Saturday, June 30, 2012

Binomen Art - Cornus omeiense

Cornus spelled out with bracts and flowers
 
This post’s binomen art subject is a member of the Cornus (Cornaceae, Dogwood Family) called Cornus omeiense ‘ Summer Passion’ COPF. Right up to writing this post we kept calling this tree Cornus kousa and then we found our notes on the purchase of the tree and discovered it’s true name. C. omeiese was introduced by Piroche Plants in 1990 from China. The Piroche web site describes the tree as:

Evergreen Dogwood 7-10m (23-33ft) USAD Zone: 7 Outstanding, glossary foliage and coppery-red new growth. 7-10 cm (3 - 4”) creamy-yellow flowers in June.

The “flower” is really the white bracts with the real flower in the middle. The fruit ressembles a raspberry in shape and color and comes later in the year.

The generic epithet - guessing here - refers to the location of where it was discovered, Mount Omei, Leshan, Sichuan, China. One common name for it is Mount Omei Dogwood.

Cornus mas or Cornelian Chery is the type species of Cornaceae. The generic name cornus, according to Quattrocchi, has its origin in “[t]he Latin name for the cornelian cherry, Cornus mas L.; Greek keras, Latin cornu, us “horn”, Akkadian qarnu “horn,” Herbrew qeren “a horn, point, peak.” The Learn2Grow site’s article on Cornus mas site gives more clue to the reference to horn:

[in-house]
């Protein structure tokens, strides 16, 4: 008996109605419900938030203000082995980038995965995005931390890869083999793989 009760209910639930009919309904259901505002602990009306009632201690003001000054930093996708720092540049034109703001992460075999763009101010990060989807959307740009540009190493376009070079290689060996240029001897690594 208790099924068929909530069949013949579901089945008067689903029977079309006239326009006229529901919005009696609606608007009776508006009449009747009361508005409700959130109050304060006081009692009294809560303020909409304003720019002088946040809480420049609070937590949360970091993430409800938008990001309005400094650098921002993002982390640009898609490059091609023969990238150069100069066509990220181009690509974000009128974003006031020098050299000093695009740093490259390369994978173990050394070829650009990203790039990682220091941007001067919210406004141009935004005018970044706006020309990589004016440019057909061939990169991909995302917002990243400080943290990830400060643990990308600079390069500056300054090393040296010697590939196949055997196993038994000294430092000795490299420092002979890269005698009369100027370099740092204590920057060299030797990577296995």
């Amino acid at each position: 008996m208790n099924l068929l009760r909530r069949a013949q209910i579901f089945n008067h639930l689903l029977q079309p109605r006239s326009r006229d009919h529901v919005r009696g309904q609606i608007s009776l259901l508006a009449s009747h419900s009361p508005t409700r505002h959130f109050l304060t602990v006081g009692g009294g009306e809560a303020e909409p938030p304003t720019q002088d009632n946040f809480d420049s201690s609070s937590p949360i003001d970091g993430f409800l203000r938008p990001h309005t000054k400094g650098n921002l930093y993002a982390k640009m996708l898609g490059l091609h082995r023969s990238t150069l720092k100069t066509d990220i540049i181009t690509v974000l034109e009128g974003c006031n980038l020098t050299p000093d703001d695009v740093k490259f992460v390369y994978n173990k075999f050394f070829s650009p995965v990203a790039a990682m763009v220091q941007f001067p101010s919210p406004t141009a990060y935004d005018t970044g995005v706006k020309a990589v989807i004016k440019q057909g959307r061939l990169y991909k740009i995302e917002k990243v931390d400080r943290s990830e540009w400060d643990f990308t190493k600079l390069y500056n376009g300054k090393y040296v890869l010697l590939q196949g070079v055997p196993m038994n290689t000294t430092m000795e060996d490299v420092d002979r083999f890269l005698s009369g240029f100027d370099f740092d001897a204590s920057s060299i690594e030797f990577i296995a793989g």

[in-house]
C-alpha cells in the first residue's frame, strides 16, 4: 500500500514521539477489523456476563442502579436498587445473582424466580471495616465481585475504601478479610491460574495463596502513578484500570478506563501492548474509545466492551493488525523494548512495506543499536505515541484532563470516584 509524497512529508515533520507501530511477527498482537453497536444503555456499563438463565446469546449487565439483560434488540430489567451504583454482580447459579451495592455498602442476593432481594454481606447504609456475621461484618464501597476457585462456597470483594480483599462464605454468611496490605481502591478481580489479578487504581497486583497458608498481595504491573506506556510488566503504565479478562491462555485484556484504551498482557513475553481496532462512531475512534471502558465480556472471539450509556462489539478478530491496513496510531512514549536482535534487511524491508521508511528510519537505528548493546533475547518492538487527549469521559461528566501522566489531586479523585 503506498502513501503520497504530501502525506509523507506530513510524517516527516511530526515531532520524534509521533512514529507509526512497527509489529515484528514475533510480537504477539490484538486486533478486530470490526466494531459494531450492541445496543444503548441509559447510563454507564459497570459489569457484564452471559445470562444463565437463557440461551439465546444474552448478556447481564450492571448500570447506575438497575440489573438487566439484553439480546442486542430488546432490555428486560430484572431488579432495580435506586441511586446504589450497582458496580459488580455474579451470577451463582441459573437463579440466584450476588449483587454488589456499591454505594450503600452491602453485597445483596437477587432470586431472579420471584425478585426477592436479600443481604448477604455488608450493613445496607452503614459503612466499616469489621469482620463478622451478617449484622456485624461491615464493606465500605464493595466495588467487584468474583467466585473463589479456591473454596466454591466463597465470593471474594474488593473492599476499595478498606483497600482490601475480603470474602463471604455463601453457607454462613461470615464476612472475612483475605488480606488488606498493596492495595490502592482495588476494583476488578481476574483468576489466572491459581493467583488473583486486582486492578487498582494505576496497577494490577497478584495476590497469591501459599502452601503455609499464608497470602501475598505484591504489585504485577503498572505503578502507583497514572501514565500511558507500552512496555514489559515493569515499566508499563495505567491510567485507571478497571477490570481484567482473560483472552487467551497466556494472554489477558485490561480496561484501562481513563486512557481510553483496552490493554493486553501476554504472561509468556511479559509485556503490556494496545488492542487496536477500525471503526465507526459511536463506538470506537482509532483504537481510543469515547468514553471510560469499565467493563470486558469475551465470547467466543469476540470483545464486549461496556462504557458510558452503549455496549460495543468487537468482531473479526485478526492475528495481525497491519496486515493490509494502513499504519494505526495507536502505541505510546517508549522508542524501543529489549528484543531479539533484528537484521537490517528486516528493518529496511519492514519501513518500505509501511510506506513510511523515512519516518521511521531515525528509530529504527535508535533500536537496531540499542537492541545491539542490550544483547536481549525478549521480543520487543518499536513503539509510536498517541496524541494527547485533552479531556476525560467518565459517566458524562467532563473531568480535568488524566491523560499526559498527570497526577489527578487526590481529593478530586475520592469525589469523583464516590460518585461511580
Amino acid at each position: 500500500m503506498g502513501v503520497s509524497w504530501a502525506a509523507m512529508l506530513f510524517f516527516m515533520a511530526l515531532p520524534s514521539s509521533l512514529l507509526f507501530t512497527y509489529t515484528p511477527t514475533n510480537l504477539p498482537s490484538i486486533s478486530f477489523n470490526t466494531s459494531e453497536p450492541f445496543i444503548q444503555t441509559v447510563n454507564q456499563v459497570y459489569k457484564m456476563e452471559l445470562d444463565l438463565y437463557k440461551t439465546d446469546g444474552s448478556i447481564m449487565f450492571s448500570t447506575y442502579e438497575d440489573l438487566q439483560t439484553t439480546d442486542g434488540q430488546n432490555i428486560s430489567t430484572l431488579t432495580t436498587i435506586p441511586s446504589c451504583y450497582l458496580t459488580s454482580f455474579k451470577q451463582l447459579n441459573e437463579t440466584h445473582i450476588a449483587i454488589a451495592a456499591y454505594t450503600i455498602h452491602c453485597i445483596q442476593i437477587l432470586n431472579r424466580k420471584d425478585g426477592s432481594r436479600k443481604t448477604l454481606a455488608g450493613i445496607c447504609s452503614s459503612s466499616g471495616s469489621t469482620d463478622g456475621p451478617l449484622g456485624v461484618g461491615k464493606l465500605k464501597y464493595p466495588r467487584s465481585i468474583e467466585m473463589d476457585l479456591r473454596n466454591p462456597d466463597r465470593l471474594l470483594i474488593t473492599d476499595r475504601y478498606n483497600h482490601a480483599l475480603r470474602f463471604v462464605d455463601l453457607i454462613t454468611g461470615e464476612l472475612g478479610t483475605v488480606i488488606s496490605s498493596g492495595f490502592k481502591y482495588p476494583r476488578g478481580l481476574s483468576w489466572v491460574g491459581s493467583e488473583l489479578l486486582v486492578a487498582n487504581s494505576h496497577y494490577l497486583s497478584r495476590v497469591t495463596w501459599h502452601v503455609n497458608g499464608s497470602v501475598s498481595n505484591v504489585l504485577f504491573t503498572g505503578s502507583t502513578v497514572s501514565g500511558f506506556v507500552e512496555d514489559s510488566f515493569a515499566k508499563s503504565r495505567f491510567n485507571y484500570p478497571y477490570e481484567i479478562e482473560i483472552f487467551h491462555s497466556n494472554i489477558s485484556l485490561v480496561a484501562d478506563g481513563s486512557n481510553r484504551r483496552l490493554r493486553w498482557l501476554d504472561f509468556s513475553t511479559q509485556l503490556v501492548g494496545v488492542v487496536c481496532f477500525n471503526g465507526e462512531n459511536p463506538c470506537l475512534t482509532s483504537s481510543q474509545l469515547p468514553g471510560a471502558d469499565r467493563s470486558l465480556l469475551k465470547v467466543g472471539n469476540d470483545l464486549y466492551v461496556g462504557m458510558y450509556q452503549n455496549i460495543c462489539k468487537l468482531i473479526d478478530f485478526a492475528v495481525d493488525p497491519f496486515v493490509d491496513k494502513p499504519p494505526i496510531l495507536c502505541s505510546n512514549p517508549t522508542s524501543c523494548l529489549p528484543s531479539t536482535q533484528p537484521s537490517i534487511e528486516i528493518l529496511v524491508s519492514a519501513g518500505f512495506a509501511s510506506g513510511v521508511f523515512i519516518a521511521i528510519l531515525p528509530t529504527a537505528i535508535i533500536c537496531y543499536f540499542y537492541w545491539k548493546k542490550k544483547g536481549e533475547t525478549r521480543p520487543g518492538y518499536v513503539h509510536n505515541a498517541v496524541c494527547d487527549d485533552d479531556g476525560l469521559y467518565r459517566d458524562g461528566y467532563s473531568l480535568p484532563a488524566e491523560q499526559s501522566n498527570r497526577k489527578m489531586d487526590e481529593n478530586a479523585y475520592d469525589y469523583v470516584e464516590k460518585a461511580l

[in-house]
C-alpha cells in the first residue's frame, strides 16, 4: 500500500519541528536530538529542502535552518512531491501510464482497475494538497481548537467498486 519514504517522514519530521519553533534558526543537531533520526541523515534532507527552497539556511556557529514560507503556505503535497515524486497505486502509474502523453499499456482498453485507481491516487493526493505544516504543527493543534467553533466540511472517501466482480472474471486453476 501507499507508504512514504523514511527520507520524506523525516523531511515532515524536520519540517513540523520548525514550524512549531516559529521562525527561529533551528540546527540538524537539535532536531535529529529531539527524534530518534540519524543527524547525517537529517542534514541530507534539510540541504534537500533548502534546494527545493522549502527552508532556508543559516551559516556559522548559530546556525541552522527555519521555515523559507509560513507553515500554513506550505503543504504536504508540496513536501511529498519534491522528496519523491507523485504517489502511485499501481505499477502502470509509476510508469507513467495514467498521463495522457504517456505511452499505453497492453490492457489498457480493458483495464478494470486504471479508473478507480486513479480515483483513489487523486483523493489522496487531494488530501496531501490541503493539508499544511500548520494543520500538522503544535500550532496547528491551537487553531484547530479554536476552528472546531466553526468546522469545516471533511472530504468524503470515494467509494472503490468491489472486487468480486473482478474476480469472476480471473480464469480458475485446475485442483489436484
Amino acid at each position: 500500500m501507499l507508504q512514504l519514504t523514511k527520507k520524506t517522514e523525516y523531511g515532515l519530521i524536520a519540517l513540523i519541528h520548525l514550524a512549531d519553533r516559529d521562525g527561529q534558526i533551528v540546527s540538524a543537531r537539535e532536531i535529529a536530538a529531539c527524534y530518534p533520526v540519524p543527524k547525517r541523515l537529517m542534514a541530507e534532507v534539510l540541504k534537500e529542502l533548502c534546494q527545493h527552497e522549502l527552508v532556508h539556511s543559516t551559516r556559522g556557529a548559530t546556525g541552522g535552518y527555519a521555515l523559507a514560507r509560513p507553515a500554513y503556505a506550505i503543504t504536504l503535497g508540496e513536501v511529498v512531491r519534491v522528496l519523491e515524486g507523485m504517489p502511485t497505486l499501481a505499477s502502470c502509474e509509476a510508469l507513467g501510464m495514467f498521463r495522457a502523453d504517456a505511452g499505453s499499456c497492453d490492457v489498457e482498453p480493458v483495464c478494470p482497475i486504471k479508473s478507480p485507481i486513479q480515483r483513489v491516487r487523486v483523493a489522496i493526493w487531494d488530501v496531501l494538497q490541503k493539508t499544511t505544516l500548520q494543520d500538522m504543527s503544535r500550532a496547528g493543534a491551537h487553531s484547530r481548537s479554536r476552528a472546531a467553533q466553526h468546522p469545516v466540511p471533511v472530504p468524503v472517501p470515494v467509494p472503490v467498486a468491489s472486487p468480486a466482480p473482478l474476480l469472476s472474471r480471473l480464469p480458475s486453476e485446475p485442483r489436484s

The Latin word “cornu” describes hard and tough objects, such as the horn of a goat. From this root word we get “cornea” (due to the toughness of the lens of the eye), “cornet” (the shape of the instrument resembles the trunk shape) and Cornus, which Carolus Linnaeus, founder of the ‘binomial system of nomenclature,’ used when he established the genus name for dogwoods.

We planted the C. omeiense in 1997 when it was about 12 feet tall. We almost lost it one winter under a heavy snow which bent young plant to the ground. Now, 15 or so years later it is about 25 feet tall and is low maintenance. We don’t water it, we don’t fertilize it. It does drop a lot of leaves - though it is evergreen - and so cleanup underneath it is in order every few months. From inside the canopy, looking up the main trunk, there are a lot of dried, dead twigs and branches, so that view isn’t pretty unless you are a bird or squirrel perhaps. The real beauty are the mounds of foliage and flowers viewed standing away from the tree.

Cornus Spelled with Gold Sharpie (left) and Non-Graffiti Flowers (right)

Cornus Spelled with Gold Glitter Glue (left), and Mounds of C. omeiense Foliage and Flowers

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